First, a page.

Radical changes to the exclusion system which will leave schools responsible for the pupils they expel are to be trialled next term.
Heads taking part in the pilot will have to find, and pay for, alternative places for pupils who they permanently exclude, either in other schools or in pupil referral units (PRUs).
And the child's subsequent exam results will count towards their former school's performance league table.
Around 12 local authorities are taking part in the pilot, and a further eight are deciding whether to join the three-year trial.
Critics of the reforms say they would make it very difficult for schools to sever their links with the worst-behaved children. They have also said that the extra costs in paying for a PRU place or alternative provision could lead to heads having to cut staff in their own schools.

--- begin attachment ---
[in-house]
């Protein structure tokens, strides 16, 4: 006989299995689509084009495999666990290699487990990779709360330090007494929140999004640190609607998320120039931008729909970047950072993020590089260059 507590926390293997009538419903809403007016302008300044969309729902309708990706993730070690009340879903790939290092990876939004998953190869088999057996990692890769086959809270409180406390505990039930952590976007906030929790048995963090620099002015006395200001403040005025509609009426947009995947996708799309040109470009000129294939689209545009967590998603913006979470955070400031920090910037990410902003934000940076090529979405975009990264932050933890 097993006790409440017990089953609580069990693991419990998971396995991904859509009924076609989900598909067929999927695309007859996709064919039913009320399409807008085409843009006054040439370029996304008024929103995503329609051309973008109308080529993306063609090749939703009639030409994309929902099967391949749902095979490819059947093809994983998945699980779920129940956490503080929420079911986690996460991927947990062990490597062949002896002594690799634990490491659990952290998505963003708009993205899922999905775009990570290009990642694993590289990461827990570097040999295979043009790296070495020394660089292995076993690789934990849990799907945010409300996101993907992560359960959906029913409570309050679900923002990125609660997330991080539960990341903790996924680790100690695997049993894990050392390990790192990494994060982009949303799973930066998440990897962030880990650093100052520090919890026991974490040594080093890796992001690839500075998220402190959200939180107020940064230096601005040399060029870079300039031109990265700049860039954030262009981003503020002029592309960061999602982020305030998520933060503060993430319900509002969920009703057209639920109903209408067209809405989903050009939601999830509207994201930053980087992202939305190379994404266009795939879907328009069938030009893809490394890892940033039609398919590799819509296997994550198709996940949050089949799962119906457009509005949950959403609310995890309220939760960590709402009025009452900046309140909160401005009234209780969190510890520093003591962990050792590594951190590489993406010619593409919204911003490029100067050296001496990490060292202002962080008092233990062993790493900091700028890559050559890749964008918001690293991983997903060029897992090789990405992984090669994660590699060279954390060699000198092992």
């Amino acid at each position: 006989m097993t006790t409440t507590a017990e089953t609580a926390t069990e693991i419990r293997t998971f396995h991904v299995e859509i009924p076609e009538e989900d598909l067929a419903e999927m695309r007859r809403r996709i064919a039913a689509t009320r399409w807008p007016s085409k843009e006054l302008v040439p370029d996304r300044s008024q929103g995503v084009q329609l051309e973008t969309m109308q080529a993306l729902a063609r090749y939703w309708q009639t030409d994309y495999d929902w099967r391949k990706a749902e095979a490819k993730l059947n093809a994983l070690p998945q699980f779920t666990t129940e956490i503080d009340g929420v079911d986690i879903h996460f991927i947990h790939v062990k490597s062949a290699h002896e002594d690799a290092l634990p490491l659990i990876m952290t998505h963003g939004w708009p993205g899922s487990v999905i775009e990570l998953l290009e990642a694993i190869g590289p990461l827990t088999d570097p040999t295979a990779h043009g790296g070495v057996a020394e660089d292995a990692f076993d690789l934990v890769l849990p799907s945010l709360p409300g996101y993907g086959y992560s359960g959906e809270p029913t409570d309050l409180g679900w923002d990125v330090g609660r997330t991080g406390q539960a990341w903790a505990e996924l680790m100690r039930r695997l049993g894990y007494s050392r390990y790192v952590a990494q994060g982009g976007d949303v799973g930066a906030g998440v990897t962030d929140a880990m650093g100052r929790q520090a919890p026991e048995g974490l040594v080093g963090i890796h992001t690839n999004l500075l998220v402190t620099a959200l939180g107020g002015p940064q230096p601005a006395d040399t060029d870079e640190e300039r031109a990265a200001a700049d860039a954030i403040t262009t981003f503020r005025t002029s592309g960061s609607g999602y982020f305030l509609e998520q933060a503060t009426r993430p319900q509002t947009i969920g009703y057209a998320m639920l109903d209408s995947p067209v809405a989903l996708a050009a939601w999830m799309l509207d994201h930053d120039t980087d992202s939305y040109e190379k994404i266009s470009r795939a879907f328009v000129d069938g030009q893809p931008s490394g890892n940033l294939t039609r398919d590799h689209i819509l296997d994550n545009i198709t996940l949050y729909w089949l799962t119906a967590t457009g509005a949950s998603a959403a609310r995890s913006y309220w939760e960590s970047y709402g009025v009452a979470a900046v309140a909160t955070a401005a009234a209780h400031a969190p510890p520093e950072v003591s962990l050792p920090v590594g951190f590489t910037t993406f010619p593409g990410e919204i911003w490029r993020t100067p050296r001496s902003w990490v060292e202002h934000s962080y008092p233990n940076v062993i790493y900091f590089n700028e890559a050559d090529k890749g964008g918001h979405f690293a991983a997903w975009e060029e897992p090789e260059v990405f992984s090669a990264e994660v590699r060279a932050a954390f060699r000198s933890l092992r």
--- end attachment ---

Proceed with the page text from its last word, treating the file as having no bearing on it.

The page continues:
But the Department for Education says the changes will stop "abuse" of permanent exclusions and create a strong incentive for schools to avoid exclusion. Schools involved in the trial will be given control of their local authority alternative provision budget.
Malcolm Trobe, policy director at the Association of School and College Leaders, said the pilot could lead to conflict between local authorities, who would like to relinquish responsibility, and heads, who do not want to take it on.
"The school might have a particularly difficult year group from September, and this means getting involved in the pilot is a big financial risk for them. It could destabilise the school's budget."
Russell Hobby, general secretary of the NAHT, said he was "sceptical" about the pilots.
"You can't hold schools accountable unless you have a good structure of alternative provision. That is not something you can set up just for a pilot, so I fear this exercise will be unrealistic," he said.